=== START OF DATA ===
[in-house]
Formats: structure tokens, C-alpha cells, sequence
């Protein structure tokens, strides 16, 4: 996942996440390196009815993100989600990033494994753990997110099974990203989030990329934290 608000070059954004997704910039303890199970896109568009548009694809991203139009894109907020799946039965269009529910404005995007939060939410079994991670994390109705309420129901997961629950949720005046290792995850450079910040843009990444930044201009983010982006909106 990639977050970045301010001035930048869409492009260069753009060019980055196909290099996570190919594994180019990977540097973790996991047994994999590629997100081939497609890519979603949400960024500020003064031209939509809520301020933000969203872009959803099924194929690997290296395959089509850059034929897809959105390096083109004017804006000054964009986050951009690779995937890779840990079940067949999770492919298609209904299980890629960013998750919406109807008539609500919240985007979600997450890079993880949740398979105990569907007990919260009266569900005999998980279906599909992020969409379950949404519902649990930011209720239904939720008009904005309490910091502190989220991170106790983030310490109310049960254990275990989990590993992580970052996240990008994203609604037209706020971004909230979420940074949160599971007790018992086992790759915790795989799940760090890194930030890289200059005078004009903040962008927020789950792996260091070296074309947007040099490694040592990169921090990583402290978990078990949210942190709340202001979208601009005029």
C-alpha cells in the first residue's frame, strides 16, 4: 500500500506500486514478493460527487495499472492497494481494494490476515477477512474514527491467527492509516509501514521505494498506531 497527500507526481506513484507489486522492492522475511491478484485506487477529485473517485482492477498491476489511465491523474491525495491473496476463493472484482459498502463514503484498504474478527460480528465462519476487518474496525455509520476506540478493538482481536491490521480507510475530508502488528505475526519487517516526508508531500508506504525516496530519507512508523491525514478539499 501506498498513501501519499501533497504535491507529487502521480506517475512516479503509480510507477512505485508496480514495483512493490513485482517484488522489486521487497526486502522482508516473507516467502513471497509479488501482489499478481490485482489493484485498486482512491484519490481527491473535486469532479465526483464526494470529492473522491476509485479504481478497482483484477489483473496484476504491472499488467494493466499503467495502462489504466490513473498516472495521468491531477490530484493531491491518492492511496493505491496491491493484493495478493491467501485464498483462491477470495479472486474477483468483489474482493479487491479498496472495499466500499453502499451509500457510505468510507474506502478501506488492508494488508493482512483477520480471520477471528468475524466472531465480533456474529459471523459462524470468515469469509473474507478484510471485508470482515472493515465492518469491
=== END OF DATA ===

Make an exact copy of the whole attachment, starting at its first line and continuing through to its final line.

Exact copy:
[in-house]
Formats: structure tokens, C-alpha cells, sequence
């Protein structure tokens, strides 16, 4: 996942996440390196009815993100989600990033494994753990997110099974990203989030990329934290 608000070059954004997704910039303890199970896109568009548009694809991203139009894109907020799946039965269009529910404005995007939060939410079994991670994390109705309420129901997961629950949720005046290792995850450079910040843009990444930044201009983010982006909106 990639977050970045301010001035930048869409492009260069753009060019980055196909290099996570190919594994180019990977540097973790996991047994994999590629997100081939497609890519979603949400960024500020003064031209939509809520301020933000969203872009959803099924194929690997290296395959089509850059034929897809959105390096083109004017804006000054964009986050951009690779995937890779840990079940067949999770492919298609209904299980890629960013998750919406109807008539609500919240985007979600997450890079993880949740398979105990569907007990919260009266569900005999998980279906599909992020969409379950949404519902649990930011209720239904939720008009904005309490910091502190989220991170106790983030310490109310049960254990275990989990590993992580970052996240990008994203609604037209706020971004909230979420940074949160599971007790018992086992790759915790795989799940760090890194930030890289200059005078004009903040962008927020789950792996260091070296074309947007040099490694040592990169921090990583402290978990078990949210942190709340202001979208601009005029």
C-alpha cells in the first residue's frame, strides 16, 4: 500500500506500486514478493460527487495499472492497494481494494490476515477477512474514527491467527492509516509501514521505494498506531 497527500507526481506513484507489486522492492522475511491478484485506487477529485473517485482492477498491476489511465491523474491525495491473496476463493472484482459498502463514503484498504474478527460480528465462519476487518474496525455509520476506540478493538482481536491490521480507510475530508502488528505475526519487517516526508508531500508506504525516496530519507512508523491525514478539499 501506498498513501501519499501533497504535491507529487502521480506517475512516479503509480510507477512505485508496480514495483512493490513485482517484488522489486521487497526486502522482508516473507516467502513471497509479488501482489499478481490485482489493484485498486482512491484519490481527491473535486469532479465526483464526494470529492473522491476509485479504481478497482483484477489483473496484476504491472499488467494493466499503467495502462489504466490513473498516472495521468491531477490530484493531491491518492492511496493505491496491491493484493495478493491467501485464498483462491477470495479472486474477483468483489474482493479487491479498496472495499466500499453502499451509500457510505468510507474506502478501506488492508494488508493482512483477520480471520477471528468475524466472531465480533456474529459471523459462524470468515469469509473474507478484510471485508470482515472493515465492518469491